We saw this problem in 2008 when millions of people had to submit tax filings just to receive stimulus checks, causing delays, confusion, and some people to miss out. Experts believe the Administration can easily overcome this barrier, but that action has not happened yet. Under pressure from Congressional Democrats the Treasury Department did announce all Social Security recipients would get the checks, but that doesn’t address the full scope of the problem.
Because the Trump Administration has yet to use its authority to overcome these problems, state and local leaders need to step up and ensure as many North Carolinians receive these cash payments as fast as possible. In some instances, this may entail using existing infrastructure for delivering public benefits.
Homeless people and individuals without bank accounts
A lot of North Carolina’s most vulnerable people will take longer to get their aid, and many may never get it at all. Filers who provide bank account information in their 2019 filings will have the rebate directly deposited just like a normal refund and checks will be mailed to everyone else who is eligible.
First, this will mean North Carolina’s lowest income people who don’t have bank accounts will be the last to get their assistance, and many of them work in the service jobs already disappearing in the first phases of the outbreak. Next, it creates a huge problem for people with unstable housing or homeless North Carolinians.
If someone has moved since filing their tax returns or lacks stable housing altogether, the checks may never reach them, or at best will be even more delayed. State and local authorities need to immediately figure out how checks will actually make it to many of the people who need them in the most urgent way.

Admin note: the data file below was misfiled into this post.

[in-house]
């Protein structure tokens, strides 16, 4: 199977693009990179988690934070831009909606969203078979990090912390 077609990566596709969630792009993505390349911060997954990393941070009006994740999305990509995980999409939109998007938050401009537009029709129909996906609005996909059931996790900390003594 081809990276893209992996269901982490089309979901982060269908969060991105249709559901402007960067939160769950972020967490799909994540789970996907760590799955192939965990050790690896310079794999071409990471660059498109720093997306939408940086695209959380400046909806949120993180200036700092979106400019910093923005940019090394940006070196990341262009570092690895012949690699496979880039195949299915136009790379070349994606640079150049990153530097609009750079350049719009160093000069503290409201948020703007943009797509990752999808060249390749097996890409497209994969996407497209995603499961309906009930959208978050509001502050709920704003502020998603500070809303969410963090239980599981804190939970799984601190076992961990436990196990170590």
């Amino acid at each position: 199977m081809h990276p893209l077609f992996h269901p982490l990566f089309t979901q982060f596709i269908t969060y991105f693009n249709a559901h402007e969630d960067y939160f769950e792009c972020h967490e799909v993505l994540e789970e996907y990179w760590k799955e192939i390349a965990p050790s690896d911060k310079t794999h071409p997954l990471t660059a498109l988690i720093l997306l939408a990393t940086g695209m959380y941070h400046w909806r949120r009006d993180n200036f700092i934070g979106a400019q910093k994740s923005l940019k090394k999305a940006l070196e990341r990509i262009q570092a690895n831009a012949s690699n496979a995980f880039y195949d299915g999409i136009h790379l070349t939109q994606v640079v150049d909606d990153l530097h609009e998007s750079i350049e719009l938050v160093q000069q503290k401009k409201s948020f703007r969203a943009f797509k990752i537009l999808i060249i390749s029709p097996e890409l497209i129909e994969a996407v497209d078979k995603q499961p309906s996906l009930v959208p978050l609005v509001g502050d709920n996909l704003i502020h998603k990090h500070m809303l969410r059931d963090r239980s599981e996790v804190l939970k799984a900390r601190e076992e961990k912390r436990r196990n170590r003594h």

College students and their families
If a college student is claimed as a dependent, their parents will receive the $500 additional aid for a child. That both means college students whose parents cover at least half of their expenses will receive nothing directly, but also the whole family unit will lose out on the $700 difference between the child rebate and the full $1,200 adult rebate. Here again, relying on the tax status of individuals undermines our ability to put money in the pockets of people who need it.
Prevent scammers, cheats, and predatory lenders from having a field day
It’s a sad fact of life that whenever poor and economically vulnerable people have any money in their pockets, scammers, cheats and unscrupulous lenders try to steal it. Unless state and federal elected leaders and law enforcement step up fast, the COVID-19 checks won’t help all of the people who need it the most.
North Carolina has some of the best laws in the country against predatory lending and scams that target North Carolinians and consumers across the country who have already lost jobs, have little savings, and are struggling to survive. Similar to the Great Recession, state and federal policy makers and regulators may have to take quick and decisive regulatory and legislative steps to help ensure that predatory service providers and or lenders are not able to take advantage of people who are receiving federal aid checks.
Predatory lenders are not the only threat out there. For example, we’ve already seen scammers trying get peoples’ bank account information by posing as the IRS and even some companies trying to siphon off their employees’ COVID-19 aid (check out this fact sheet if you’re wondering about employees’ rights in these uncertain times).
Just as with predatory lending, rigorous enforcement along with potential state and federal legislative fixes will be required to prevent these kinds of abuses.
Patch the holes and then build a better boat
All of the problems with the cash aid in the CARES Act ultimately flow from the same source. We lack the tools to deliver cash payments to individuals who fall on hard times, a problem only thrown into greater relief by the COVID-19 outbreak. Instead of having a way to deliver adequate assistance to everyone who needs it, lawmakers had to hit the panic button and jury rig our tax system to execute a job it was never designed to do.
Federal, state and local leaders can solve some of these problems this time around by using other programs to deliver the payments, like existing anti-poverty programs, but that won’t ultimately fix the long-term issue. Lots of developed countries have figured out better ways to support citizens experiencing personal crisis, and that infrastructure becomes even more essential in times of national emergency.